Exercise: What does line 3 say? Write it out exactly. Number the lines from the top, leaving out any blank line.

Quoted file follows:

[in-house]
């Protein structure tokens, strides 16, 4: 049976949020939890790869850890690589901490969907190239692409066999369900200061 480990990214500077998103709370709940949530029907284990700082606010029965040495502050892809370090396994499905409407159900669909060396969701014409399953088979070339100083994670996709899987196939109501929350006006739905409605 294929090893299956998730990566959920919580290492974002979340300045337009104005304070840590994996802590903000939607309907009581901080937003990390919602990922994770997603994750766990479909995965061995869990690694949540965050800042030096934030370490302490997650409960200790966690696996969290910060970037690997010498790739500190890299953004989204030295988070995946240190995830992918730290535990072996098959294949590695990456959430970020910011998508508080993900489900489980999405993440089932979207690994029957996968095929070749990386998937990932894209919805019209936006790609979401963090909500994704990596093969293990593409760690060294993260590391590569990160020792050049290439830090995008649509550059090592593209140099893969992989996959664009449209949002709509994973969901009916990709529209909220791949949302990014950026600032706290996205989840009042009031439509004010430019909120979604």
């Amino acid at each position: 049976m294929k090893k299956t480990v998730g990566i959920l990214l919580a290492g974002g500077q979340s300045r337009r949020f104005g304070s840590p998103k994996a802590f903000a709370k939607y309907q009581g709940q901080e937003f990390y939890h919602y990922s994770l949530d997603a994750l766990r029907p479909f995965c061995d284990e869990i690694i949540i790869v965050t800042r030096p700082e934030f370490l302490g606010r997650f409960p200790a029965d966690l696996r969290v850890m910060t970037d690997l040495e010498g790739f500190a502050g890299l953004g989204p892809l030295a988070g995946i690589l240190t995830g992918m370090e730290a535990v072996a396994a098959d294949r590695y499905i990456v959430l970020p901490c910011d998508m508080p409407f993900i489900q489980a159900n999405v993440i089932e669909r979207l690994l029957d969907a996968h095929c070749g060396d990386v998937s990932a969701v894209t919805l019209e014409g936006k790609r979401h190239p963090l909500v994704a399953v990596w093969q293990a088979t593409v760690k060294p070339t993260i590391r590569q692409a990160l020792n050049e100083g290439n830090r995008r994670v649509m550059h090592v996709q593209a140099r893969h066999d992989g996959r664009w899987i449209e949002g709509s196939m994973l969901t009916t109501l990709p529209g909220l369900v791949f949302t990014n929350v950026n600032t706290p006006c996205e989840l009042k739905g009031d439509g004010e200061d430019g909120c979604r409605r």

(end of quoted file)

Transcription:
């Amino acid at each position: 049976m294929k090893k299956t480990v998730g990566i959920l990214l919580a290492g974002g500077q979340s300045r337009r949020f104005g304070s840590p998103k994996a802590f903000a709370k939607y309907q009581g709940q901080e937003f990390y939890h919602y990922s994770l949530d997603a994750l766990r029907p479909f995965c061995d284990e869990i690694i949540i790869v965050t800042r030096p700082e934030f370490l302490g606010r997650f409960p200790a029965d966690l696996r969290v850890m910060t970037d690997l040495e010498g790739f500190a502050g890299l953004g989204p892809l030295a988070g995946i690589l240190t995830g992918m370090e730290a535990v072996a396994a098959d294949r590695y499905i990456v959430l970020p901490c910011d998508m508080p409407f993900i489900q489980a159900n999405v993440i089932e669909r979207l690994l029957d969907a996968h095929c070749g060396d990386v998937s990932a969701v894209t919805l019209e014409g936006k790609r979401h190239p963090l909500v994704a399953v990596w093969q293990a088979t593409v760690k060294p070339t993260i590391r590569q692409a990160l020792n050049e100083g290439n830090r995008r994670v649509m550059h090592v996709q593209a140099r893969h066999d992989g996959r664009w899987i449209e949002g709509s196939m994973l969901t009916t109501l990709p529209g909220l369900v791949f949302t990014n929350v950026n600032t706290p006006c996205e989840l009042k739905g009031d439509g004010e200061d430019g909120c979604r409605r």